John McIntyre, whom James Wolcott calls "the Dave Brubeck of the art and craft of copy editing," writes on language, editing, journalism, and other manifestations of human frailty. Comments welcome. Identifying his errors relieves him of the burden of omniscience. Write to firstname.lastname@example.org, befriend at Facebook, or follow at Twitter: @johnemcintyre. Back 2009-2012 at the original site, http://weblogs.baltimoresun.com/news/mcintyre/blog/ and now at www.baltimoresun.com/news/language-blog/.
Wednesday, July 15, 2009
I meant to add there, their, they’re to the list of distinctions to be preserved. But the really interesting ones are the distinctions in transition. Please be clear about this: You’re perfectly free to observe these distinctions in your own writing — as I often do. But in editing, you should be aware that the ground is shifting under your feet and you don’t get to legislate from personal preferences.
Distinctions that are dissolving
enormity I’m trying to hold on to enormity in the sense of “a great evil.” It seems to me that once you have used it in the context of the Holocaust or the millions killed by Stalin and Mao, you trivialize the word by using it to mean merely something large. I also resist the “task of daunting dimensions” sense — the enormity of health care reform. But it’s almost certainly a losing battle.
hanged/hung Restricting hanged to execution by rope is another lost cause. (A wag, commenting on Facebook about the distinctions, said that there’s a cable TV show that explains it.)
lend/loan Loan as a verb is out there. It has been out there for centuries.
who/whom Whom is not dead yet, but it is increasingly feeble. Since the language appears to be moving steadily toward using who as both subject and object, the safe course for the skittish writer is to do just that.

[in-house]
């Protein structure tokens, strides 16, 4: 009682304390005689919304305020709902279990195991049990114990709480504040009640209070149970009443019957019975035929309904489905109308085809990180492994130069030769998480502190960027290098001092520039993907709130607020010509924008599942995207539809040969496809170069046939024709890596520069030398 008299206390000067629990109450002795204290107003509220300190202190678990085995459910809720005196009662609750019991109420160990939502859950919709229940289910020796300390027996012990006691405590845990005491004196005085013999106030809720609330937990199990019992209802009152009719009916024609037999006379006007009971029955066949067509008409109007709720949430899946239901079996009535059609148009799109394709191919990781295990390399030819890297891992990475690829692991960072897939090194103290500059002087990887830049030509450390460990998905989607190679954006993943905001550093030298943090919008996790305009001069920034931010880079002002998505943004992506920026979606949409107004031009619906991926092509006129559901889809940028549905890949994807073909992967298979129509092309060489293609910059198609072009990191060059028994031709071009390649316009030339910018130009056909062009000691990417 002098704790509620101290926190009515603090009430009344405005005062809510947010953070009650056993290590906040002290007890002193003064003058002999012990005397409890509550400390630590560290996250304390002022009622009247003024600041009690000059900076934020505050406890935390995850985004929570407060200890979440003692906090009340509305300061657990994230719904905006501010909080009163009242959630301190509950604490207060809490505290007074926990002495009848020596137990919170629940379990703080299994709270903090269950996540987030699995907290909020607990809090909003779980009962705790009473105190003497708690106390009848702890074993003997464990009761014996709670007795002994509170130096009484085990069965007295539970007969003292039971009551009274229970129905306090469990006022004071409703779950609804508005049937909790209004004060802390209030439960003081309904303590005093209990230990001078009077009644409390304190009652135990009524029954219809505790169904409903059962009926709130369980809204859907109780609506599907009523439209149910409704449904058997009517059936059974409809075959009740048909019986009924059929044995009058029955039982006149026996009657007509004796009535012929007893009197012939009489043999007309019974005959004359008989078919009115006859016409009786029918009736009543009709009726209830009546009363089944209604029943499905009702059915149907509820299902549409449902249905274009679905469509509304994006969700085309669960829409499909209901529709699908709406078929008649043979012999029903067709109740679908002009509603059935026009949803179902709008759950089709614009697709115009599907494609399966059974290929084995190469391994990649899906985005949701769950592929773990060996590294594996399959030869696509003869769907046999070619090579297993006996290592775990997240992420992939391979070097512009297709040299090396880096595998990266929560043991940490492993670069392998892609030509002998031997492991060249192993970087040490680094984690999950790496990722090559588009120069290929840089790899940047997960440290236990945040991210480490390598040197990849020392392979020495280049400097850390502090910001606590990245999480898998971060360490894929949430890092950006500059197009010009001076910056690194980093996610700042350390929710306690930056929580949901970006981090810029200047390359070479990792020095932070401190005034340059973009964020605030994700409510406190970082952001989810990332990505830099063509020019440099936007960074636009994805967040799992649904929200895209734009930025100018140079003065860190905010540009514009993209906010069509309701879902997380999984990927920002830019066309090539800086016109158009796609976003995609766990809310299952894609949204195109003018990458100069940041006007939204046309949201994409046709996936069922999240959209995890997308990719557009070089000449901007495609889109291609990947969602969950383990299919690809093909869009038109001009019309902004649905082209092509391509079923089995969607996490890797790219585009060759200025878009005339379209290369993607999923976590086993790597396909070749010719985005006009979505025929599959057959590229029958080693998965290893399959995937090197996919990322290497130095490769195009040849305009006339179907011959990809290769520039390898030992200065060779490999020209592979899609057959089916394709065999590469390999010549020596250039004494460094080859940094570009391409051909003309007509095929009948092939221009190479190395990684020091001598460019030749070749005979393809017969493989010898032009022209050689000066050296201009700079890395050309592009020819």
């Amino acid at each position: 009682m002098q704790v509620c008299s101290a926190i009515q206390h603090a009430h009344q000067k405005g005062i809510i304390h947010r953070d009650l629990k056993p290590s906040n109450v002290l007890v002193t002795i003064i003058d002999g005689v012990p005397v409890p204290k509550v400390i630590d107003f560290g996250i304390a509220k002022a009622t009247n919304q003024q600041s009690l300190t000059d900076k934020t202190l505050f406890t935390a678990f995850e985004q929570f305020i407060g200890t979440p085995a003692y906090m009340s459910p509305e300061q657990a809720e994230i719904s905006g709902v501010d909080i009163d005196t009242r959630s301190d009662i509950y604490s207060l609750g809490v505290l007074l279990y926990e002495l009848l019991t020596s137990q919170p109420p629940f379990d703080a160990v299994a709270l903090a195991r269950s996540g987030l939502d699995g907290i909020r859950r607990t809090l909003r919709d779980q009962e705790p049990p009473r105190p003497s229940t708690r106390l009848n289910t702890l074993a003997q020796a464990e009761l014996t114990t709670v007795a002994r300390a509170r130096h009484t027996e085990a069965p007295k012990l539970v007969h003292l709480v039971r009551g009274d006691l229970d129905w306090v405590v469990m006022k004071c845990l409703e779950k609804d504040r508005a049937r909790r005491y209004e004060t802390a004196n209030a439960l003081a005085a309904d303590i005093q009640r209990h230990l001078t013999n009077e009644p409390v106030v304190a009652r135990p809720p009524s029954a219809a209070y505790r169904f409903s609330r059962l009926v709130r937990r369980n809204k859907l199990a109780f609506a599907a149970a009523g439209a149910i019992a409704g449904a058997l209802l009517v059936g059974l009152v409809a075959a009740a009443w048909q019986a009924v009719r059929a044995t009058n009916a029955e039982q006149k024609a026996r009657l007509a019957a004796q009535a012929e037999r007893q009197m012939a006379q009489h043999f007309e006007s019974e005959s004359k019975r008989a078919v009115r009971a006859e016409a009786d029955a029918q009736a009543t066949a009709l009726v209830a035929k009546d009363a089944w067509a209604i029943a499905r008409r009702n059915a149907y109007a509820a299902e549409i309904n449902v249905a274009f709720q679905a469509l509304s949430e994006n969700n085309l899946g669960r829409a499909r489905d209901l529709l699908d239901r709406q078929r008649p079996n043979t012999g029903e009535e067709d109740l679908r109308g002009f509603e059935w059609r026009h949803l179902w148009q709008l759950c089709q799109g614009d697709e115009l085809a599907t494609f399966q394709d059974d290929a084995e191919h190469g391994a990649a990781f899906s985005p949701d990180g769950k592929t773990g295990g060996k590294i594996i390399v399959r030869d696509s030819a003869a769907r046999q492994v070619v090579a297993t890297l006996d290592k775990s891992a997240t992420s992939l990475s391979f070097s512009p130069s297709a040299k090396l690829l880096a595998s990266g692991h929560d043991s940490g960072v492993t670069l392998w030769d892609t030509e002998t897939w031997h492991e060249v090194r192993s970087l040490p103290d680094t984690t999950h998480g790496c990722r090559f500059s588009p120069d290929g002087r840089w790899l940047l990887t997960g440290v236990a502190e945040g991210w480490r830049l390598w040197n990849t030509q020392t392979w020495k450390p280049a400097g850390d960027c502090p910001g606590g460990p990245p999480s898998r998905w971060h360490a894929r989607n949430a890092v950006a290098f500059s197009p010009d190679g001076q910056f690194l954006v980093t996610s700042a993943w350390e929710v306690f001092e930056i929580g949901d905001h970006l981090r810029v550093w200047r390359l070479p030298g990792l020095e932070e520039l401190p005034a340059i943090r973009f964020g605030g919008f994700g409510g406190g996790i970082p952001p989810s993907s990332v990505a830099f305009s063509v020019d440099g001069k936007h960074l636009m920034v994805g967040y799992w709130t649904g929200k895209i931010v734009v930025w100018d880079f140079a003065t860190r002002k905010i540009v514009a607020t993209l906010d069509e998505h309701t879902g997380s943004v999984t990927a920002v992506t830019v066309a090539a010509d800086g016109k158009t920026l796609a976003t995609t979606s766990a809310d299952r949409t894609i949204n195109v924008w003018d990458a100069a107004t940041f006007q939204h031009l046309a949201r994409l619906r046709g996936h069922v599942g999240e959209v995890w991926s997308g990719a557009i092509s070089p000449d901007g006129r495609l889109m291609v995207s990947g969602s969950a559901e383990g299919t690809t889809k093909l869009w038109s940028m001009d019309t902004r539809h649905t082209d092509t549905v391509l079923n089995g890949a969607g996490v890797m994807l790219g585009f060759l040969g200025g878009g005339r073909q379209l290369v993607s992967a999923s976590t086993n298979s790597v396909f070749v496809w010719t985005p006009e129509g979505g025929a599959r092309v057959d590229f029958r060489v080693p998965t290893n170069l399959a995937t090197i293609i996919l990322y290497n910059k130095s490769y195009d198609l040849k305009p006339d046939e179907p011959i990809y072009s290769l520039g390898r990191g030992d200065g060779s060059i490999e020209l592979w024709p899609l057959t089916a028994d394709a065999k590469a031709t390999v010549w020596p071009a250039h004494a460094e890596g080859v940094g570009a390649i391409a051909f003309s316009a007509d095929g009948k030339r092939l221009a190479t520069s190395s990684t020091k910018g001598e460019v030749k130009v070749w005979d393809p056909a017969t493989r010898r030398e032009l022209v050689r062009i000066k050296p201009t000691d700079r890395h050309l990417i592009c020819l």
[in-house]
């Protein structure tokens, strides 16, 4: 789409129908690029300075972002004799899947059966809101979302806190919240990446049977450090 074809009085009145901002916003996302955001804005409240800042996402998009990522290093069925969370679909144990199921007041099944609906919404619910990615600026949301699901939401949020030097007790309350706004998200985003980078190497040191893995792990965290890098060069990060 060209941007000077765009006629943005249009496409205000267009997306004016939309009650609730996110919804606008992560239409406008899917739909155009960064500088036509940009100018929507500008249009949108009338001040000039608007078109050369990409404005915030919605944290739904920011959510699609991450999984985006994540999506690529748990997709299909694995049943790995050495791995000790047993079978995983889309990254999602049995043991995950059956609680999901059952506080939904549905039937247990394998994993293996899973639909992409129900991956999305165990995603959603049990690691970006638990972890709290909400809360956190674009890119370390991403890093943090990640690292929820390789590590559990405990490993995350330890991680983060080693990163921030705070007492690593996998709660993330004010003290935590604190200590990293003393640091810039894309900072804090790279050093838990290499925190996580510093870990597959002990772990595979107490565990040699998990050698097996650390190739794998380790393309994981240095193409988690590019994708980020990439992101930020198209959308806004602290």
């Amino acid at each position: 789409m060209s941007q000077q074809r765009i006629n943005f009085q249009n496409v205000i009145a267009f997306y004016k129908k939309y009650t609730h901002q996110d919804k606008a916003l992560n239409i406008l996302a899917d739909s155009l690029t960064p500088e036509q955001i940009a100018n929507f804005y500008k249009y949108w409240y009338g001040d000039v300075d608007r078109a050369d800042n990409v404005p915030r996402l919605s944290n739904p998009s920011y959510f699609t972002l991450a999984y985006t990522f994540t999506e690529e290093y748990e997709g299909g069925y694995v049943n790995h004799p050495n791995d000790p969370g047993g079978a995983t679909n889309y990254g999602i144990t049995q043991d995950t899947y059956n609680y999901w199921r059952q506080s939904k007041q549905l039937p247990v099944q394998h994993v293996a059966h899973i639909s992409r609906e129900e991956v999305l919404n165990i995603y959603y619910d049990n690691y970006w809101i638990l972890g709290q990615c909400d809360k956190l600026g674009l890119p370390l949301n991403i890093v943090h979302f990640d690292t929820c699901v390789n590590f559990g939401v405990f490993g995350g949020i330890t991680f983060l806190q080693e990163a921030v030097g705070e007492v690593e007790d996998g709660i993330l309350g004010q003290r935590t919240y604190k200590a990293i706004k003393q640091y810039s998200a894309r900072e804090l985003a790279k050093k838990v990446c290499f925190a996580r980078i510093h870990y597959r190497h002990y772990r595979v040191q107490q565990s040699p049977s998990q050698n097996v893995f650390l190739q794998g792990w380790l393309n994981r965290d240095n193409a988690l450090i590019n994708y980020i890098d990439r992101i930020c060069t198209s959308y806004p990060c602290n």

A reader who has acces to a a listserve of Maryland criminal defense attorneys reports concern about the opening of an article in The Sun about the reporting of a life verdict in a capital case: “A federal jury on Wednesday failed to agree on a death sentence, sparing the lives of two convicted killers and showing them the mercy that they denied their victims.”
The reader asks: “Both the use of the verb “fail” and the last phrase were objected to as being judgmental. I opined that a lead like that wouldn't have gotten through in the “old days.” Was I right?
Fail suggests that the jury attempted to impose the death penalty but was unsuccessful, something that it is doubtful the reporter could have known. Neutral, factual language would have been preferable: A federal jury declined to impose the death penalty or, even better, A federal jury reached a sentence of life imprisonment rather than the death penalty. ...
The mercy they denied their victims is one of those superfluous flourishes that writers think will juice up their dry reporting. Its effect is to telegraph that the writer thinks that killing people is a Bad Thing, which scarcely needs telling.
And, while I’m piling on, on Wednesday, at least in idiomatic English syntax, belongs after agree. Putting adverbs of time in the wrong place in sentences is an annoying journalistic tic.
Greek to me
This query arrived in an e-mail, and I have no idea what the writer is seeking.
What not to say to greeks?
I was thinking that your advice would be very helpful. I know you must be very busy so any pointers would be very much appreciated. A little advice would go a long way right now.
Maybe not to praise Turks?
On the air
I recorded an interview yesterday on the state of copy editing for National Public Radio’s On the Media. In Baltimore, you can hear it on WYPR-FM at 2:00 p.m. this Sunday. Then you can return to this blog and comment on how fatuous I sounded.